The Monologue Database: By These Aren't My Shoes Productions

Contemporary Monologues: Female | Male
Classic/Period Monologues: Female | Male
Frequently Asked Questions | Sign Up for Our Mailing List

Where's the play I ordered?
I need a monologue for someone young / gay / crazy...
How can I tell if a monologue is from a "published" play?
What are the Terms of Use for these monologues?
Other Questions

I ordered a script from you. Where is it?

This is the question I get the most. When you order a script for instant download via PayLoadz, you should receive an e-mail with a download link within a few minutes. Make sure to check your Spam Folder!

The script will be sent to the e-mail address associated with your PayPal account. If you cannot access that e-mail address for some reason, you will need to let us know.

If your order is not an instant download from PayLoadz, it may take up to 12 hours before you receive an e-mail with the PDF attached.

If 24 hours have gone by, and you still haven't gotten your PDF, feel free to e-mail.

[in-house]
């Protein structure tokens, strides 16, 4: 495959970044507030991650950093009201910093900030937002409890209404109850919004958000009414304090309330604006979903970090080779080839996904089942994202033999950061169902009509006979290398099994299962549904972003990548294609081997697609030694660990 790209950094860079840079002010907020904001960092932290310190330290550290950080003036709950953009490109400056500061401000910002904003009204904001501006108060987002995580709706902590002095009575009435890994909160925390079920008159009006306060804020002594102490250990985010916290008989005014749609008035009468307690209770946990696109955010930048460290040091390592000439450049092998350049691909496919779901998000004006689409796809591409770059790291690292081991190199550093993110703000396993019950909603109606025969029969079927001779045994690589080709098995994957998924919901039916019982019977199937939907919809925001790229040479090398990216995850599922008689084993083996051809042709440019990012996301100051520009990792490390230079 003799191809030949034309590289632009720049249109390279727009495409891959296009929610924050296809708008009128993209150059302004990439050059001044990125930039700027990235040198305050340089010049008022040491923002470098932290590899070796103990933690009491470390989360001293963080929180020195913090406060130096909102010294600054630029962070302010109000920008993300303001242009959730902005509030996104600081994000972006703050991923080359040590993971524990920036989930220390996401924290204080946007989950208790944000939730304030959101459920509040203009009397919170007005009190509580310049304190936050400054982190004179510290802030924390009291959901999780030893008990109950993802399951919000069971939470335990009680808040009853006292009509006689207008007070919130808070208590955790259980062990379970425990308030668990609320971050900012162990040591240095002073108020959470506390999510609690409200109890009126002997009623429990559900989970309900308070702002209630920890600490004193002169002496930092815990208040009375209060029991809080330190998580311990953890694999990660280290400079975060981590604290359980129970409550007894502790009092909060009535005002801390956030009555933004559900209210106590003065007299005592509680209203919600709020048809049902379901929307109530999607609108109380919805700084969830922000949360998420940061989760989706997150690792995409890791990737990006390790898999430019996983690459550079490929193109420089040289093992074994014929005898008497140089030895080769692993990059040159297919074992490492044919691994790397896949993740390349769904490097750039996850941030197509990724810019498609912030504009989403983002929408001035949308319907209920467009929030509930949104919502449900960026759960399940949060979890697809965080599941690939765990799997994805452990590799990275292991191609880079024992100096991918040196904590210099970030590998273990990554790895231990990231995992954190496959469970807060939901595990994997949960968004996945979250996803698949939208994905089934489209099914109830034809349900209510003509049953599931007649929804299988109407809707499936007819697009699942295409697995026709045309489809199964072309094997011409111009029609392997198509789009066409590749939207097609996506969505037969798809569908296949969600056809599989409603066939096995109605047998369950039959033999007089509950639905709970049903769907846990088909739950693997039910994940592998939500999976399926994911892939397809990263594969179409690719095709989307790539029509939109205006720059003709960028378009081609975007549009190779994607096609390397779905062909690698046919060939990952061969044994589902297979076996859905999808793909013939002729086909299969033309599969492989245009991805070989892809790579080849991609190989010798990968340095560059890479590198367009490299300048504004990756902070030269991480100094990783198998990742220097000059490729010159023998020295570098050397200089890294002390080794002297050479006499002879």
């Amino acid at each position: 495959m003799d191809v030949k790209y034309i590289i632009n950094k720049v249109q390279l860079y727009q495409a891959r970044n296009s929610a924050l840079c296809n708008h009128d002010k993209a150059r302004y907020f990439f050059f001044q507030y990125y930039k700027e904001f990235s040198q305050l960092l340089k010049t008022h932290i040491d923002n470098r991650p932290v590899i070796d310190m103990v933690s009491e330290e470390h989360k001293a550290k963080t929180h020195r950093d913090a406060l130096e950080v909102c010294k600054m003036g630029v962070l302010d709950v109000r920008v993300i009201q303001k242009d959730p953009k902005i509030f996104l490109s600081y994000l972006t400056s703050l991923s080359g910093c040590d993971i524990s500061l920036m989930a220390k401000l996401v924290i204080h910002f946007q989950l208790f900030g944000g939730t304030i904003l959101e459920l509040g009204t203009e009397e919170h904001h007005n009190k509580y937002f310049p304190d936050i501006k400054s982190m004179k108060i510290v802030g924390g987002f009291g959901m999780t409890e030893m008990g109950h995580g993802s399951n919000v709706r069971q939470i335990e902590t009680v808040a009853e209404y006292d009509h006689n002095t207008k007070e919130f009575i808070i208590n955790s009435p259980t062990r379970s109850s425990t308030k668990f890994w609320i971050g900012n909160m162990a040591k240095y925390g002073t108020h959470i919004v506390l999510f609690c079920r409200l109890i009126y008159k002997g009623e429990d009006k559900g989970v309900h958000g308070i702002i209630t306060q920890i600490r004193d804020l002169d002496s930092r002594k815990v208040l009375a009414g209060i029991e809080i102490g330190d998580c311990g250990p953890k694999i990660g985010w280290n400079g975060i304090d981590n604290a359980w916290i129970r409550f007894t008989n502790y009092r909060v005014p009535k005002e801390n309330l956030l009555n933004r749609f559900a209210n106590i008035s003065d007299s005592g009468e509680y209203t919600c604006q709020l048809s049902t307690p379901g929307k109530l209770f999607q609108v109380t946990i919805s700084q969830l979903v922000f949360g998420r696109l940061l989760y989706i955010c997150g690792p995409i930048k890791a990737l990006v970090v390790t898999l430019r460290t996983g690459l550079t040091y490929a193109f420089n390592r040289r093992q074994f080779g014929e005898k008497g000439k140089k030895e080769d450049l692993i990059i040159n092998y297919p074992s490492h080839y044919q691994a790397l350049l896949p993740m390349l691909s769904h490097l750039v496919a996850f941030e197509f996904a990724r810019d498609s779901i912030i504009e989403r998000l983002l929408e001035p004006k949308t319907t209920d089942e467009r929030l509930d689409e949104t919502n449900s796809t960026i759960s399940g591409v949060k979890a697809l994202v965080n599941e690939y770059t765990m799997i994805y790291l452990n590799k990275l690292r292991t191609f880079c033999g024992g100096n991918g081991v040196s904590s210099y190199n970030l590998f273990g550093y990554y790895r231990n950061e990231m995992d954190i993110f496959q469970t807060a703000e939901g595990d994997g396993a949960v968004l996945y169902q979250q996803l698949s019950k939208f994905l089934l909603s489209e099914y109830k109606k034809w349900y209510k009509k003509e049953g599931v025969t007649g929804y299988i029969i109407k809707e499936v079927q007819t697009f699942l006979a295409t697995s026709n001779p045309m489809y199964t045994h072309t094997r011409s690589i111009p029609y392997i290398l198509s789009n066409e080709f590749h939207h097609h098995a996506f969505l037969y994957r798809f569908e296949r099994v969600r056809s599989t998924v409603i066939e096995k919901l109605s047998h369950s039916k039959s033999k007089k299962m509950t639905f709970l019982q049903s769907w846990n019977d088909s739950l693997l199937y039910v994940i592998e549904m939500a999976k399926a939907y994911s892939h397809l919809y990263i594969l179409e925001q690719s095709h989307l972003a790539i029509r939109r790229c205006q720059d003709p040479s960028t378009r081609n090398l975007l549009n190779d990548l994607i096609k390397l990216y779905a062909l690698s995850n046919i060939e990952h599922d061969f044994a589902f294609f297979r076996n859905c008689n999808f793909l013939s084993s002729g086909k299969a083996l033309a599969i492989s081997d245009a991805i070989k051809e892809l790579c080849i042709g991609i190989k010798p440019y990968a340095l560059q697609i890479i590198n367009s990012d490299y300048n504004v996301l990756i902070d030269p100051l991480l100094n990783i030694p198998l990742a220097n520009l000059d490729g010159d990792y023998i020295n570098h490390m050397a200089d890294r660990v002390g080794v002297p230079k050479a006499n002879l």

How do I find a monologue?

You can browse through the lists of monologues, reading the descriptions and quotes and clicking randomly on character names, until you find something you like and identify with. Or, you can search for a play's title, a playwright, or particular keywords (like "jealousy" "grief" "break-up" "comedic", "silly" or similar), using our site-specific Google Search:


If you are looking for a specific category of monologues, we have lists for that. Some of these monologues are available to read in full - click the name of the character. Others are not available online at this time, but you can click the title of the play to find it on Amazon.

Monologues for Young Women (Youngest to Oldest):

Monologues for Young Men (Youngest to Oldest):

Monologues About Sexual Orientation:

Monologues About Mental Illness:

Got a suggestion? Is there a category that you would like us to create? Send an e-mail.


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Which monologues are from "published" plays?

"Published" is open to interpretation. The following is from Wikipedia:

"Publishing is the process of production and dissemination of literature or information – the activity of making information available for public view. In some cases, authors may be their own publishers, meaning: originators and developers of content also provide media to deliver and display the content. Traditionally, the term refers to the distribution of printed works such as books (the "book trade") and newspapers. With the advent of digital information systems and the Internet, the scope of publishing has expanded to include electronic resources, such as the electronic versions of books and periodicals, as well as micropublishing, websites, blogs, video games and the like.
-- Wikipedia